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Andy Gabel

SATURDAY, FEB. 21, 1998

Speedskating

No wonder they call him Grandpa.

Andy Gabel says he hears strange noises coming from his joints when he wakes up in the morning, the wages of spending the last 19 years in the thrill-a-minute world of short-track speedskating.

Three of his teammates aren’t even old enough to vote. Three others still can’t order drinks. They chatter and laugh in the van on road trips. Gabel sleeps.

“Look at that - no gray,” he said, running his fingers through thick brown hair. But it’s not long before the truth is out - one of his teammates pulled out 10 gray strands on the way to practice at the White Ring.

At age 33, Gabel thought he would be spending more of his time in a suit and tie working as an investment banker than in a skin suit and skates trying to win another Olympic medal.

“I’m really old to be doing this,” he said.

But heading into today’s quarterfinals of the 500 meters, Gabel remembers why he delayed his retirement.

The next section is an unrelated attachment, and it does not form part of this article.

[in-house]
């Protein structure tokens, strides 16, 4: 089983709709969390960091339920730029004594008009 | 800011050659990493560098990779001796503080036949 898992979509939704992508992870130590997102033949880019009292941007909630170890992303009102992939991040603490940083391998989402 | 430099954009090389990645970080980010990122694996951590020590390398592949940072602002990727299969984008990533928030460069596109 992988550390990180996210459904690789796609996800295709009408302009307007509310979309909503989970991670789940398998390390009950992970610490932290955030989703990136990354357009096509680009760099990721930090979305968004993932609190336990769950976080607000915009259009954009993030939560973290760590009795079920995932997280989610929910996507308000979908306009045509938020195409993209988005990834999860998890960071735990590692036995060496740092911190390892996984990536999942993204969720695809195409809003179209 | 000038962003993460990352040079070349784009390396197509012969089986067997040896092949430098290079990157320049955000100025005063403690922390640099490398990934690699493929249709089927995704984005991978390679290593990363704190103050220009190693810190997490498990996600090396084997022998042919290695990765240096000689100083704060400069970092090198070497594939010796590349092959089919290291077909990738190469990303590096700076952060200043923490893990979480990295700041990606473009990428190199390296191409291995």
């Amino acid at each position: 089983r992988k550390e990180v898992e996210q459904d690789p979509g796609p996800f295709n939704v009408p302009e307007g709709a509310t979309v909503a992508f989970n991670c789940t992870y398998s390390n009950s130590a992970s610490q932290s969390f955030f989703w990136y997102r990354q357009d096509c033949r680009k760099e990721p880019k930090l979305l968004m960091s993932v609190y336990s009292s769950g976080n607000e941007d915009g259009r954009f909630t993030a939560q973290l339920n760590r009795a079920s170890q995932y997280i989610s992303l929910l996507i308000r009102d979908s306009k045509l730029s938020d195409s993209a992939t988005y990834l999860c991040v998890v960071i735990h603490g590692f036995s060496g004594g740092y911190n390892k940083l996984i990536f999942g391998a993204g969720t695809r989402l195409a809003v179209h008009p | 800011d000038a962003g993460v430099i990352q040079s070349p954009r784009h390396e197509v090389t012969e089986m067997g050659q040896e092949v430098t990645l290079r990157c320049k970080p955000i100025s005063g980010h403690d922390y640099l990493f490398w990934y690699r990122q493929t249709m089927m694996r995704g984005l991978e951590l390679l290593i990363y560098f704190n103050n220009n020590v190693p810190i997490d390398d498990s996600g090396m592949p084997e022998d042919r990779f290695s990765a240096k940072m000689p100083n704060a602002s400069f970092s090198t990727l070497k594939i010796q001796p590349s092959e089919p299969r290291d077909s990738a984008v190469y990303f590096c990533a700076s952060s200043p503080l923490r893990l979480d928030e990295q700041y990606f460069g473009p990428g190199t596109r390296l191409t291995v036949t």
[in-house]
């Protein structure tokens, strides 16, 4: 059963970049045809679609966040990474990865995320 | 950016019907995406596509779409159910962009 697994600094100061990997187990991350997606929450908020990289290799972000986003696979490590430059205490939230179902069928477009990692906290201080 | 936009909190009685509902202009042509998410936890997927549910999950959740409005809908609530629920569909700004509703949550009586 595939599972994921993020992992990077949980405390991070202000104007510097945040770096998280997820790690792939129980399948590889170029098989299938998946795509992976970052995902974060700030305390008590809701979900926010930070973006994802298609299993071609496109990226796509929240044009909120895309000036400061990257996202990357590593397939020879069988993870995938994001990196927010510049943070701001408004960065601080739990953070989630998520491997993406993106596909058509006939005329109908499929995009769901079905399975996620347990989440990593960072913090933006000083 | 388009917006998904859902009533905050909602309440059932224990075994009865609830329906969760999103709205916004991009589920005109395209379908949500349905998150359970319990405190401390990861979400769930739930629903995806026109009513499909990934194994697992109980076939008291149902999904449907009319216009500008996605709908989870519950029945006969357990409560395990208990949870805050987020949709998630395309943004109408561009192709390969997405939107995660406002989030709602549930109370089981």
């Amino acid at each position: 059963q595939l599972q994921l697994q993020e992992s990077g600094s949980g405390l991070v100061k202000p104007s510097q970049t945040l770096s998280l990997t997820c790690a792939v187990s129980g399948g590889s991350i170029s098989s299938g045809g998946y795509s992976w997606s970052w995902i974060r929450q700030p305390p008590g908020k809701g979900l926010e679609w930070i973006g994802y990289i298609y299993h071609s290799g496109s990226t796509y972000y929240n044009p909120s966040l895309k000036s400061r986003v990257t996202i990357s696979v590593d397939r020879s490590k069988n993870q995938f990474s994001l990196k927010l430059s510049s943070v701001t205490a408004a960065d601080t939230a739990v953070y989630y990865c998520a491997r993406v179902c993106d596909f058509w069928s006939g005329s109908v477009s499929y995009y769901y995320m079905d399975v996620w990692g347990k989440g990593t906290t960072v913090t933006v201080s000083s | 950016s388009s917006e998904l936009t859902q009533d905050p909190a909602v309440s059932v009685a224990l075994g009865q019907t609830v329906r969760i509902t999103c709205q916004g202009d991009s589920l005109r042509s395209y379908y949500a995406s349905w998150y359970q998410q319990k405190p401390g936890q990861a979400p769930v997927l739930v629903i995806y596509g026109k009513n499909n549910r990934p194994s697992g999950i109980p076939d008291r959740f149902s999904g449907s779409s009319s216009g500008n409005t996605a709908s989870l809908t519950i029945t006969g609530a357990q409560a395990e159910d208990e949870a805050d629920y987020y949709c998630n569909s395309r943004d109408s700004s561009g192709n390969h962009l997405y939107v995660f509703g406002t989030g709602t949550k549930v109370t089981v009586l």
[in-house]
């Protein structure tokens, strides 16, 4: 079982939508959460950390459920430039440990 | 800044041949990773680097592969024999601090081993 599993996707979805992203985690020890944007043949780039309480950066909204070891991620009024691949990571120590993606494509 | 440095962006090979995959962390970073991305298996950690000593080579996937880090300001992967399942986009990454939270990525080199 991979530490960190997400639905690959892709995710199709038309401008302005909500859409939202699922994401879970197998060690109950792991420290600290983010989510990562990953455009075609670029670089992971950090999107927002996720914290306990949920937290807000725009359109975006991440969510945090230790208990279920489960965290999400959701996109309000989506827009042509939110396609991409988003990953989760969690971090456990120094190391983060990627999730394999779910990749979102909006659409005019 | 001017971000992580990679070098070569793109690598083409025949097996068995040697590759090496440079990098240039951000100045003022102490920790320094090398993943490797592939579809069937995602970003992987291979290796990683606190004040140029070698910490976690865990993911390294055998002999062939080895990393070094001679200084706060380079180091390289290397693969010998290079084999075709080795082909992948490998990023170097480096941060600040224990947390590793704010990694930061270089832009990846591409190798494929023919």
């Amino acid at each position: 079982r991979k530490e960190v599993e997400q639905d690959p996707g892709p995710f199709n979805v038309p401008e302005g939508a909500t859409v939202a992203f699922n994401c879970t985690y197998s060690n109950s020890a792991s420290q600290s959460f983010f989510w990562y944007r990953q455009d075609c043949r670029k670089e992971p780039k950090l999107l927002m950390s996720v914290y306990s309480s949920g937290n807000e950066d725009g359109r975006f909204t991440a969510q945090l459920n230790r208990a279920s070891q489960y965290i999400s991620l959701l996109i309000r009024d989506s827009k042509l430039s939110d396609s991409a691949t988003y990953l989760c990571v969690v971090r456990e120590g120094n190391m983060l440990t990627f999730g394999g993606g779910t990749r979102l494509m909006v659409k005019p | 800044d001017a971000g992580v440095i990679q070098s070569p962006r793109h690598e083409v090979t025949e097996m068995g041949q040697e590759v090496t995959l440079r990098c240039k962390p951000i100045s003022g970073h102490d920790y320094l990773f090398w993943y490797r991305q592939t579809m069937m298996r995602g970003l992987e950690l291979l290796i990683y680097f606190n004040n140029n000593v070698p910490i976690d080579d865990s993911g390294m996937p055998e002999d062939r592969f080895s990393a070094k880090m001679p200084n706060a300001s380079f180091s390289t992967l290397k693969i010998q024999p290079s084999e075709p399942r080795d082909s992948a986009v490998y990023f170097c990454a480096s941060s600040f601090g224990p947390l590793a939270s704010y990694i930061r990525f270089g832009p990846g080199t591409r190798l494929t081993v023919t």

Four years ago in Lillehammer, he reached the quarterfinals in the 500 before he was knocked out in a collision. The Chinese skater who initiated the contact was disqualified, but Gabel did not finish and the judges did not advance him.

Gabel, best friends with Dan Jansen since they were 12, still took part in the U.S. men’s first short-track medal, a silver in the relay. But that wasn’t enough.

“I knew when I was still on the ice (after the fall) that I was going to keep skating at least four more years,” he said. “I knew I wouldn’t be able to go out like that. I think about that race almost every day.

“To say I’m going to win, that’s a little crazy because nobody is that dominant. I know it sounds cliche, but all you can do is skate your best.”

The race that has haunted him for four years is his last hope. The United States failed to advance to the finals in the 5,000-meter relay when Tom O’Hare fell early in the race.



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